…the ecosystem is intricate and even losing one or two parts of it (not to mention all the animals) is its own End-of-the-World scenario. We found our copy of The Sixth Extinction in a box Michelle and Barry forgot when they moved (it’s totally possible they left it for us deliberately and just forgot to leave a note). Elizabeth Kolbert makes the case that humans are currently causing another massive extinction of species. Imagine one link in the food chain disappearing, or even just shrinking so much it sends a ripple along the chain. Now how about if several links evaporated? Pun intended…
Of course, you can’t talk about extinction without brushing up against global warming. That’s really the whole point: everything is connected. You’re prob somewhat savvy about this one, but how about the young people in your life? There’s a good chunk of misinformation swirling around, and that might get worse before it gets better. Get to the basics with A Global Warming Primer: Answering Your Questions About the Science, the Consequences, and the Solutions from Jeffrey Bennett, written for the younger crowd, which has a step-by-step argument for each aspect of this particular doom and ticks off each of the naysaying responses.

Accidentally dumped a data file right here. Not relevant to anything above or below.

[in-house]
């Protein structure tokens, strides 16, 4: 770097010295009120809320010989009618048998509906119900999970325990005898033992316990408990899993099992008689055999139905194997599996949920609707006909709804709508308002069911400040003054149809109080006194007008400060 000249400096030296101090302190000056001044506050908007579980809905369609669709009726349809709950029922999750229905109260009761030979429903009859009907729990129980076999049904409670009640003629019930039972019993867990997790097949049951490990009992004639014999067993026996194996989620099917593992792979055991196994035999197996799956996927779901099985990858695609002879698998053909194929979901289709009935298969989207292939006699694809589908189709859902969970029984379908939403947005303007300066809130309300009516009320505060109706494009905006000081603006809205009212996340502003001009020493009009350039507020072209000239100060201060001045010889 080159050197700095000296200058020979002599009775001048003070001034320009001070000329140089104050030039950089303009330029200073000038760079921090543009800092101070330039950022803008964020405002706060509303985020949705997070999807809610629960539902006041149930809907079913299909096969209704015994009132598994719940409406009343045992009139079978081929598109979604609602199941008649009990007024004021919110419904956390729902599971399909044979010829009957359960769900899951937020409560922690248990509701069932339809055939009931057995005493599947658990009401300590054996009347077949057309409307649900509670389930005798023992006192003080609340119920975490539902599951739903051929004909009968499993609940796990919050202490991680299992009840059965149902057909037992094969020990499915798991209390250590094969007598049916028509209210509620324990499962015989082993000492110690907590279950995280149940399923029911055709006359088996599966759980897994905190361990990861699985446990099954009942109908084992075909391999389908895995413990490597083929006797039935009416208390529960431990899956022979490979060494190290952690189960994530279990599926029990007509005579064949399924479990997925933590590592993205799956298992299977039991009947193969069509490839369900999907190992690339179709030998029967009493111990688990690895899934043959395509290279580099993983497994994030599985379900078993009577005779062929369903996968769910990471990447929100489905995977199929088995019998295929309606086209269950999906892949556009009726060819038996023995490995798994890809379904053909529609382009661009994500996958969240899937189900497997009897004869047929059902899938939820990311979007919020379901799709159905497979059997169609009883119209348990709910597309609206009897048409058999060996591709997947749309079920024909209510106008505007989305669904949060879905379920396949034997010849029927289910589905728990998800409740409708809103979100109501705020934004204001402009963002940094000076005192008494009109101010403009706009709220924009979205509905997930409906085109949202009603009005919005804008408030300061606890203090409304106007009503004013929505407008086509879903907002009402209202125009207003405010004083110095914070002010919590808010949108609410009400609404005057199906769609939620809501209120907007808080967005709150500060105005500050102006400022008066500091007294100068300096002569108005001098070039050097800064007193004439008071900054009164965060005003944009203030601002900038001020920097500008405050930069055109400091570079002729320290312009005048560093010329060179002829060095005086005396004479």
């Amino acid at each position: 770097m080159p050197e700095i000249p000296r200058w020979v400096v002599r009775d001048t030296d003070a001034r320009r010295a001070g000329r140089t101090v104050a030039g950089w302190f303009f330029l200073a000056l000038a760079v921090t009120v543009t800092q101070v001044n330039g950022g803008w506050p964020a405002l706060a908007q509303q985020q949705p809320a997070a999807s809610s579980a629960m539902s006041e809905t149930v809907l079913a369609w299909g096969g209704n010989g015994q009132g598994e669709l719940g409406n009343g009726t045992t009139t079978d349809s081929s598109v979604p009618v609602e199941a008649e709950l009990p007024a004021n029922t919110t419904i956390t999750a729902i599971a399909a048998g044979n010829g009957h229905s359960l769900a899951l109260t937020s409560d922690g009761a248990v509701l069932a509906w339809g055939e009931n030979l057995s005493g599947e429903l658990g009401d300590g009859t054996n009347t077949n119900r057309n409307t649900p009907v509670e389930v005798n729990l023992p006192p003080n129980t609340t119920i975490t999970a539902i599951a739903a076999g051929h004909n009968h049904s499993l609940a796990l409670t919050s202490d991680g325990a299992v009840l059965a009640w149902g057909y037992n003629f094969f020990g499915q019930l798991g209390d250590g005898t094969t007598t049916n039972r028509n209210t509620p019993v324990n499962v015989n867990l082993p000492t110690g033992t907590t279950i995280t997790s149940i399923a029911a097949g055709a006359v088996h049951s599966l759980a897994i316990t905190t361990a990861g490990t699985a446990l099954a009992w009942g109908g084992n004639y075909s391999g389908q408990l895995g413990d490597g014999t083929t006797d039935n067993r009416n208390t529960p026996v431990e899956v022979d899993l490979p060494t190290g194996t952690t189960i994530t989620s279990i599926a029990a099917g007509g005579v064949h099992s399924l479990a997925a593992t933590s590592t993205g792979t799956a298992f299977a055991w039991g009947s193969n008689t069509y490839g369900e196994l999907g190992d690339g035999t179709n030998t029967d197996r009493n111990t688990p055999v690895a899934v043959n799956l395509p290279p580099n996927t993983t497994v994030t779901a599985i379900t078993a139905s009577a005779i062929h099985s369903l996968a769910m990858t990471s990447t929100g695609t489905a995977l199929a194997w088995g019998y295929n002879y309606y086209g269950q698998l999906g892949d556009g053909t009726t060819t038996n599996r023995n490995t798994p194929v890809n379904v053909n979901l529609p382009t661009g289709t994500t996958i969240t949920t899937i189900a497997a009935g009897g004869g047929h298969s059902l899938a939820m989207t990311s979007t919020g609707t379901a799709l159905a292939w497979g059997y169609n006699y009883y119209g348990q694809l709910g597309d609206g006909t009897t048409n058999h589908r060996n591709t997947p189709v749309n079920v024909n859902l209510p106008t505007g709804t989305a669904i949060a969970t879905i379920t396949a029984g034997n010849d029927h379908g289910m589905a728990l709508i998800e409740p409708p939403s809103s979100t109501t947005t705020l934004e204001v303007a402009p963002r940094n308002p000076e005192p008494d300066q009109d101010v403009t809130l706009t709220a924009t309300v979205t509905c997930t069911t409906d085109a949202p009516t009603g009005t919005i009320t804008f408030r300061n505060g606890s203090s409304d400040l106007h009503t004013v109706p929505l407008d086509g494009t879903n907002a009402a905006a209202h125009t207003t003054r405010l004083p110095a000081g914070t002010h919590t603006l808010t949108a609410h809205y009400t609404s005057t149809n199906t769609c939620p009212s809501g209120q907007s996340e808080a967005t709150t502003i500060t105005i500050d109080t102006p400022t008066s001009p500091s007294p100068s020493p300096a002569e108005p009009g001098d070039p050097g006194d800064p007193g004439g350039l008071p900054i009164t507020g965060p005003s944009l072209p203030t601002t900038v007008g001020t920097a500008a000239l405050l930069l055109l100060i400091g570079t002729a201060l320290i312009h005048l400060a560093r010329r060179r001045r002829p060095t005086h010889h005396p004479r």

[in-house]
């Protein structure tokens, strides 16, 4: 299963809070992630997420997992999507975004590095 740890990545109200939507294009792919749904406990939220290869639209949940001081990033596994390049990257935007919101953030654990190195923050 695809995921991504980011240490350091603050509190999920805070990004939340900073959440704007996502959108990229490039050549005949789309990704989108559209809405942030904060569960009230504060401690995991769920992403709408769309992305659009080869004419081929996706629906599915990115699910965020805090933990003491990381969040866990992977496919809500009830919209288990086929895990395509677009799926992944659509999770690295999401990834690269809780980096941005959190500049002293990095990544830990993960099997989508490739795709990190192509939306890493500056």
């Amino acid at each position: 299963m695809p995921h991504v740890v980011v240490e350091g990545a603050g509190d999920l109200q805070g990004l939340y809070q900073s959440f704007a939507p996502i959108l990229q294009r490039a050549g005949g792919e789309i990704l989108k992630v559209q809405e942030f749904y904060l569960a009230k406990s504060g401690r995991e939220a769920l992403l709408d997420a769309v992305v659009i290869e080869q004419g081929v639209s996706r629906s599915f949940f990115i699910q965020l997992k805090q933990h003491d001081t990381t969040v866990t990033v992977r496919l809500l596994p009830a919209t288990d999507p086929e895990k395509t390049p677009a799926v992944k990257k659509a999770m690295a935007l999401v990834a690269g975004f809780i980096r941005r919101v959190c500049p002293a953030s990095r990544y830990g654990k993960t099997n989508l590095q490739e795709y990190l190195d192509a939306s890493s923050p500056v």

This Changes Everything is Naomi Klein’s challenge to save the natural world upon which we depend by changing our economic system.
Six Sources of Collapse by Charles R Hadlock, takes a mathematician’s POV, analyzing the phenomenon of collapse itself. This includes environmental collapse, the markets, empires – anything big enough to fail.
And now, ladies and gentlemen… DEATH BY ROBOTS! YES!